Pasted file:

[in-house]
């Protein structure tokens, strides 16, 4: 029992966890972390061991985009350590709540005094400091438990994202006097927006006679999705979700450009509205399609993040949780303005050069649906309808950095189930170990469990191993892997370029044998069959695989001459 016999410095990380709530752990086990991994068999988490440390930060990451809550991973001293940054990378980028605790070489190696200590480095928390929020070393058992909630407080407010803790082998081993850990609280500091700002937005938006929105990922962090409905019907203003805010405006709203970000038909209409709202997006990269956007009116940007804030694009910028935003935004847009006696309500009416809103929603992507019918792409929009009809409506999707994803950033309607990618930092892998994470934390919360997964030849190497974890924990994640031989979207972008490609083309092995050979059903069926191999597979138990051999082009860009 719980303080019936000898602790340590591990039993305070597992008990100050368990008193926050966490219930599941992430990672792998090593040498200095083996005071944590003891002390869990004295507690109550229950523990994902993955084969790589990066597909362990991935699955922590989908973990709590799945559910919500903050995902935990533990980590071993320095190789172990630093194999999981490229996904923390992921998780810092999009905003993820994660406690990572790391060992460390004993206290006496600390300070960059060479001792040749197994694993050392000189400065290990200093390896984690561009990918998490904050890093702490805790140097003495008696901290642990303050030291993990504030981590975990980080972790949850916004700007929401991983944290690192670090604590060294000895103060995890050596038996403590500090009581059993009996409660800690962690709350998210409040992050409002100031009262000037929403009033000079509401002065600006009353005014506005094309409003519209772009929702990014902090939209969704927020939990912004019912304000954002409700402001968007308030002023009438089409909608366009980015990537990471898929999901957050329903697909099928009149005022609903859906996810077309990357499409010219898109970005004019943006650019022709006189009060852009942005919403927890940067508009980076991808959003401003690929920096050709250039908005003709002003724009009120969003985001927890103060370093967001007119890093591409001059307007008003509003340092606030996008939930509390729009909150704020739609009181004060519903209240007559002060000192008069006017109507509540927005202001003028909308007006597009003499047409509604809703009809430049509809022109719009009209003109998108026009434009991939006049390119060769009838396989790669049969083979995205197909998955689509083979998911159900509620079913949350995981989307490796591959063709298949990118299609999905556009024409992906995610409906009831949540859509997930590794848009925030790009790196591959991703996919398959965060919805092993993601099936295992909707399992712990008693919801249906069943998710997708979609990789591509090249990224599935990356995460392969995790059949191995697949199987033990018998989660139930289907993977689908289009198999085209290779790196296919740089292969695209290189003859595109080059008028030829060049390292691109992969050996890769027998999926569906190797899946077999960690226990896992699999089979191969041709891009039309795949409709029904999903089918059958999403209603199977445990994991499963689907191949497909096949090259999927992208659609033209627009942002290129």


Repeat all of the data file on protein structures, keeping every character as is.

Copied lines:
[in-house]
């Protein structure tokens, strides 16, 4: 029992966890972390061991985009350590709540005094400091438990994202006097927006006679999705979700450009509205399609993040949780303005050069649906309808950095189930170990469990191993892997370029044998069959695989001459 016999410095990380709530752990086990991994068999988490440390930060990451809550991973001293940054990378980028605790070489190696200590480095928390929020070393058992909630407080407010803790082998081993850990609280500091700002937005938006929105990922962090409905019907203003805010405006709203970000038909209409709202997006990269956007009116940007804030694009910028935003935004847009006696309500009416809103929603992507019918792409929009009809409506999707994803950033309607990618930092892998994470934390919360997964030849190497974890924990994640031989979207972008490609083309092995050979059903069926191999597979138990051999082009860009 719980303080019936000898602790340590591990039993305070597992008990100050368990008193926050966490219930599941992430990672792998090593040498200095083996005071944590003891002390869990004295507690109550229950523990994902993955084969790589990066597909362990991935699955922590989908973990709590799945559910919500903050995902935990533990980590071993320095190789172990630093194999999981490229996904923390992921998780810092999009905003993820994660406690990572790391060992460390004993206290006496600390300070960059060479001792040749197994694993050392000189400065290990200093390896984690561009990918998490904050890093702490805790140097003495008696901290642990303050030291993990504030981590975990980080972790949850916004700007929401991983944290690192670090604590060294000895103060995890050596038996403590500090009581059993009996409660800690962690709350998210409040992050409002100031009262000037929403009033000079509401002065600006009353005014506005094309409003519209772009929702990014902090939209969704927020939990912004019912304000954002409700402001968007308030002023009438089409909608366009980015990537990471898929999901957050329903697909099928009149005022609903859906996810077309990357499409010219898109970005004019943006650019022709006189009060852009942005919403927890940067508009980076991808959003401003690929920096050709250039908005003709002003724009009120969003985001927890103060370093967001007119890093591409001059307007008003509003340092606030996008939930509390729009909150704020739609009181004060519903209240007559002060000192008069006017109507509540927005202001003028909308007006597009003499047409509604809703009809430049509809022109719009009209003109998108026009434009991939006049390119060769009838396989790669049969083979995205197909998955689509083979998911159900509620079913949350995981989307490796591959063709298949990118299609999905556009024409992906995610409906009831949540859509997930590794848009925030790009790196591959991703996919398959965060919805092993993601099936295992909707399992712990008693919801249906069943998710997708979609990789591509090249990224599935990356995460392969995790059949191995697949199987033990018998989660139930289907993977689908289009198999085209290779790196296919740089292969695209290189003859595109080059008028030829060049390292691109992969050996890769027998999926569906190797899946077999960690226990896992699999089979191969041709891009039309795949409709029904999903089918059958999403209603199977445990994991499963689907191949497909096949090259999927992208659609033209627009942002290129």